Did Fatah call for assassination
of Israeli minister?
by Itamar Marcus and Nan Jacques Zilberdik
Fatah’s military wing in Gaza, the Al-Aqsa Martyrs’ Brigades, publicized a call “to respond in kind” to what they called the “assassination of [PA] Minister Ziad Abu Ein.” Calling to “respond in kind” to what Fatah calls an “assassination” of a Palestinian minister could be interpreted as a call to assassinate an Israeli minister.
Abu Ein collapsed and died of a heart attack during a demonstration against Israel last week. The Israeli coroner reported he died of a “stress-induced heart attack” while the Palestinian coroner said the heart attack “was caused by injury” a few minutes after a heated exchange with an Israeli soldier, in which the soldier had grabbed his neck.
Palestinian Media Watch has documented that the Palestinian Authority political establishment has decided to call his death “murder.”
Fatah’s military wing in Gaza released this statement yesterday calling to “respond in kind”:
Headline: "The Al-Aqsa Martyrs’ Brigades in Gaza call on activists in the West Bank to respond to Abu Ein’s death as a Martyr (Shahid)"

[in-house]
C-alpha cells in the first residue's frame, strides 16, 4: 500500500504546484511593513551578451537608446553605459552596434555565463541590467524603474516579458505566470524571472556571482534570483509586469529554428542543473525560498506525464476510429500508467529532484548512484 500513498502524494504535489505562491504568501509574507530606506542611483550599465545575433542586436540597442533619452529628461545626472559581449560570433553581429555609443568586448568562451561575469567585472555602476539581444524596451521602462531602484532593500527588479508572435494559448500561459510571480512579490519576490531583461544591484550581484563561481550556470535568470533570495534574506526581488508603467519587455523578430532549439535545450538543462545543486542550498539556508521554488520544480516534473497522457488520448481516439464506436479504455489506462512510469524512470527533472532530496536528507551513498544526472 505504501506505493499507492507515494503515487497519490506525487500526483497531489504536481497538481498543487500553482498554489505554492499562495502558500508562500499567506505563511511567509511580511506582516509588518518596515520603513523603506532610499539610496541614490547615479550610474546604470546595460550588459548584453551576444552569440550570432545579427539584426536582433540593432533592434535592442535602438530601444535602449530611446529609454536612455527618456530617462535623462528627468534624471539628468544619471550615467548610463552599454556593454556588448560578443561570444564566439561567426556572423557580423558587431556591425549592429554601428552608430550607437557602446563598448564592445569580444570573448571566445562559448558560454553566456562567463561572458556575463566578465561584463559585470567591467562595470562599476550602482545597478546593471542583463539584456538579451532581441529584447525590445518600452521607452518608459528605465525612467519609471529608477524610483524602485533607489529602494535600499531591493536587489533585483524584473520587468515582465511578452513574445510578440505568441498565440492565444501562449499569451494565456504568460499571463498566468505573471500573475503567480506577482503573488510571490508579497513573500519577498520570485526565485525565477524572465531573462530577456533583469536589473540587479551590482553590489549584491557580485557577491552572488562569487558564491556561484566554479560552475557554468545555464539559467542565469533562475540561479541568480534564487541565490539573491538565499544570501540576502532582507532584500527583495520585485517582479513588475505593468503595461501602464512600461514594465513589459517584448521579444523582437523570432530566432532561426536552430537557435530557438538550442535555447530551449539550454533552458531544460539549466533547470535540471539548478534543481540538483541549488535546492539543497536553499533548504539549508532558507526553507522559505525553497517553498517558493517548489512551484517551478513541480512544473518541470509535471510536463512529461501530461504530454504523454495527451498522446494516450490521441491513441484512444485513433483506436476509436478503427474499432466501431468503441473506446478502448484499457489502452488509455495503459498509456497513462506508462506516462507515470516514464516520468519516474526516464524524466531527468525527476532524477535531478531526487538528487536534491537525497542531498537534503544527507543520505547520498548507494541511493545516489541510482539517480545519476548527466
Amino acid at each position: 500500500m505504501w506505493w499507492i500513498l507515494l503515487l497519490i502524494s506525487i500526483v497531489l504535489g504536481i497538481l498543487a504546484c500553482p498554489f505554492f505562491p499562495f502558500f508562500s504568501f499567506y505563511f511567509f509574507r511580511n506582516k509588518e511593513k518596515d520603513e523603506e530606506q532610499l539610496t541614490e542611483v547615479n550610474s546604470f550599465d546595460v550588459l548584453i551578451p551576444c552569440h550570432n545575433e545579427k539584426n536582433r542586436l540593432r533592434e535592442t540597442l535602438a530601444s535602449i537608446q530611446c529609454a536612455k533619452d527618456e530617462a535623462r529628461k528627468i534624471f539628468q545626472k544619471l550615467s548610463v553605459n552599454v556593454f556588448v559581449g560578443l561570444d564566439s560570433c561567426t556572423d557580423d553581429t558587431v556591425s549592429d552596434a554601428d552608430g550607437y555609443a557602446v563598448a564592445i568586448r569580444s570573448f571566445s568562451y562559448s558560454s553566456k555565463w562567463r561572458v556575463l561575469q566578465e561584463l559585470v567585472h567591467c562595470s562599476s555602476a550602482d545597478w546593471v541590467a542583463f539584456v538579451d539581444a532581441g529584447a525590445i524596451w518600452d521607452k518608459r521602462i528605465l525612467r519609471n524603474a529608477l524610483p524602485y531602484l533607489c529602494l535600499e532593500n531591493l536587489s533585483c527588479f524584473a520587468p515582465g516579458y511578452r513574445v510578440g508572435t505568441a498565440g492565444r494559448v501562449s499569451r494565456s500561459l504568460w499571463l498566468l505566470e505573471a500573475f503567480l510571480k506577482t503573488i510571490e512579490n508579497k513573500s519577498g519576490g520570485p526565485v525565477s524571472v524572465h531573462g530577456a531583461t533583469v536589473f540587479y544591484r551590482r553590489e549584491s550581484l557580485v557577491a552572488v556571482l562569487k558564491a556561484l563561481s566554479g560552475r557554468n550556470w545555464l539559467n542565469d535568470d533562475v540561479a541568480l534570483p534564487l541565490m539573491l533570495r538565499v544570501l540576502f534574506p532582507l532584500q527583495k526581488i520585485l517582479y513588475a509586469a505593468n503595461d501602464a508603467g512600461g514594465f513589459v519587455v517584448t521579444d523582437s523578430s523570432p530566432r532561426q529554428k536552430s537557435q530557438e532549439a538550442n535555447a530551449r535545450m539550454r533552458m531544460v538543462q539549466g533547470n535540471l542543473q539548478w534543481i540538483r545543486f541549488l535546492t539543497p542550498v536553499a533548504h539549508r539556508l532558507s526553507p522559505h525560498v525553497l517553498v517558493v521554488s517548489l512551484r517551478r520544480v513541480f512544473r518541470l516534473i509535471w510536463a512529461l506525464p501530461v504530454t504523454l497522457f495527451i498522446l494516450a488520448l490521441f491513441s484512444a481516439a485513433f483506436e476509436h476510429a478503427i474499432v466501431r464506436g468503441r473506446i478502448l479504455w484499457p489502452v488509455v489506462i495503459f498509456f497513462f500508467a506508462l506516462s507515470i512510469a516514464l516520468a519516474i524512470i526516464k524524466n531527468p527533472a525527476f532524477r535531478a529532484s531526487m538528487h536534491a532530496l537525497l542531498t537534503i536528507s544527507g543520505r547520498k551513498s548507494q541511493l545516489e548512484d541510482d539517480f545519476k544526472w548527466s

“Fatah’s military wing, the Al-Aqsa [Martyrs’] Brigades, called on its members in the West Bank to respond to the assassination of Minister Ziad Abu Ein.
In a statement, it said: ‘We call on the Al-Aqsa Brigades in the West Bank to respond in kind to the cowardly assassination crime,’ noting that Palestine would be liberated through the barrel of the rifle.
In addition, it demanded the cessation of all security cooperation with this treacherous enemy, and called on the masses of the Palestinian people to expand the Intifada and the resistance to the occupation.”
[Ma'an (independent Palestinian news agency) Dec. 10, 2014]
These kinds of threats must be taken seriously. When Israel killed terrorist leader Abu Ali Mustifa, head of the Popular Front for the Liberation of Palestine (PFLP) during the PA terror campaign in August of 2001, there were immediate calls for revenge. Abu Ali Talal, an executive committee member of the PFLP, said: "Our response will be harsh," and activists in the PFLPs military wing "swore to commit surprising and painful revenge attacks against the Zionists." [Al-Hayat Al-Jadida, Aug. 29, 2001]. Two months later, Israeli Minister Rehavam Zeevi was murdered by the PFLP as he walked to a hotel room in Jerusalem. Ahmad Sa’adat, the leader of the PFLP who replaced Ali Mustafa and planned the killing, admitted it was a revenge murder:
“The assassination of Zeevi is in response to the killing by Israel of the Director General of the PFLP, Abu Ali Mustifa.”
[Al-Hayat Al-Jadida, Oct. 31, 2001]